Duke TIP Recognizes More Than 22,000 Seventh Graders for Their Exceptional Academic Abilities
For Immediate Release
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DURHAM, NC —The Duke University Talent Identification Program (Duke TIP) is honoring academically-talented seventh graders for their exceptional scores on the ACT or SAT. Duke TIP’s 7th Grade Talent Search identifies students across the United States who have scored at or above the 95th percentile on a grade-level achievement test. As part of the program, these academically talented students take above-level college-entrance exams to learn more about their abilities. Duke TIP then hosts annual recognition ceremonies to honor the seventh graders who scored the highest on these ACT or SAT exams. This year, out of 64,481 participants nationally, 22,236 students have been invited to attend state recognition ceremonies and 2,230 students have been invited to Duke TIP’s Grand Recognition Ceremony.
“As seventh graders, these students have achieved scores on the ACT or SAT rivaling those of half of all college-bound seniors who took the tests. We are extremely proud of our ceremonies honorees, and we appreciate the opportunity to celebrate their achievement and encourage them in their academic potential,” says Martha Putallaz, PhD, executive director of Duke TIP and professor of psychology and neuroscience at Duke University.
Working with host academic institutions, Duke TIP sponsors 36 ceremonies in 16 states during the months of May and June. Speakers include university administrators and professors from the host institutions, state and government officials, and accomplished former Duke TIP students. For a complete list of ceremony locations, dates, and times, please see Duke TIP’s state ceremony schedule.
The Grand Recognition Ceremony honors seventh graders who have earned scores equal to or better than 90 percent of college-bound seniors who took the same tests. The event will be held May 18 at Cameron Indoor Stadium on the Duke University campus in Durham, North Carolina. This year's keynote speaker is Nobel Laureate Dr. Robert J. Lefkowitz, an Investigator with the Howard Hughes Medical Institute as well as a James B. Duke Professor of Medicine and Professor of Biochemistry and Chemistry at Duke. Dr. Lefkowitz and Stanford University’s Brian Kobilka were awarded the 2012 Nobel Prize in chemistry for their groundbreaking work in the field of receptor biology.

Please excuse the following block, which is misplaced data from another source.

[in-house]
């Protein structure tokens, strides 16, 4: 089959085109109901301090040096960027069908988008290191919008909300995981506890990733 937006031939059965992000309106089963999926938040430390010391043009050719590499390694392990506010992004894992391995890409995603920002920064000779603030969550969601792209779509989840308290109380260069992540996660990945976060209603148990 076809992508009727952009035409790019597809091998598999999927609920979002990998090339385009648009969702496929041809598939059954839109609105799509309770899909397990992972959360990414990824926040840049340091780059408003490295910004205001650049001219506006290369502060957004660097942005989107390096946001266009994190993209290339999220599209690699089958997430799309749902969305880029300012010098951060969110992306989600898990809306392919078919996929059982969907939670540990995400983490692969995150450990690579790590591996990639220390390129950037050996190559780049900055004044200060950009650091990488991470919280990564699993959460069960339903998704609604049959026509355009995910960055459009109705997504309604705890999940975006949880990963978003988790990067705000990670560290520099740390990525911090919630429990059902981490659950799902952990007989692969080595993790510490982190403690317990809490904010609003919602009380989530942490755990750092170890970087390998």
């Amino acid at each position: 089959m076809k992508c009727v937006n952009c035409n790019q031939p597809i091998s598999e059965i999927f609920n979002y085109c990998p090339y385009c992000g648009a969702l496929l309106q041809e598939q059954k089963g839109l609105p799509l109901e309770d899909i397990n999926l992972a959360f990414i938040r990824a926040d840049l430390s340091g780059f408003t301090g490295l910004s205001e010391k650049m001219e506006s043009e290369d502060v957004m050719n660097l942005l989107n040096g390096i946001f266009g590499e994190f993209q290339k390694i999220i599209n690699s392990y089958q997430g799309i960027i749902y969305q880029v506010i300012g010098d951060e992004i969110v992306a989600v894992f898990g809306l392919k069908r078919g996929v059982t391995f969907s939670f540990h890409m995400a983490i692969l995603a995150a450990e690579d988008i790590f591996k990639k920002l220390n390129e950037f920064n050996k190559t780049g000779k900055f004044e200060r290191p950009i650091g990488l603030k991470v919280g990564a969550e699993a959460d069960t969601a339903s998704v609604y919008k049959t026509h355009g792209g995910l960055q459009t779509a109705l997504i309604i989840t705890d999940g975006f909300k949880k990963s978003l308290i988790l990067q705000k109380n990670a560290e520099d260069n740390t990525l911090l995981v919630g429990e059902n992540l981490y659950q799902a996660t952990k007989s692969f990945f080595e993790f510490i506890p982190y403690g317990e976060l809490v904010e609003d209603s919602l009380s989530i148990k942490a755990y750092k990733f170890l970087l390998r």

Duke TIP will also honor three Distinguished Alumni Award winners at the 2015 Grand Recognition Ceremony for accomplishments in their fields and service to their communities. This year’s distinguished alumni include Alice Chen-Plotkin, a neuroscientist and neurologist at the University of Pennsylvania; Richard J. Hatchett, MD, chief medical officer and deputy director of the U.S. Biomedical Advanced Research and Development Authority; and Geoff Davis, a data scientist at Google [x] where he works on the Baseline Study—a collaboration between Google, Duke University, and Stanford University to detect the onset of chronic diseases early enough to enable their prevention.
About Duke TIP: The Duke University Talent Identification Program (Duke TIP) is a nonprofit organization dedicated to serving academically talented youth. As a global leader in gifted education, Duke TIP works with students, families, and educators to identify, recognize, challenge, engage, and support gifted youth in reaching their highest potential. More than 2.5 million students have benefited from TIP programs and resources since 1980. Duke TIP’s talent identification, academic, and research programs now serve as worldwide models for the education of gifted students.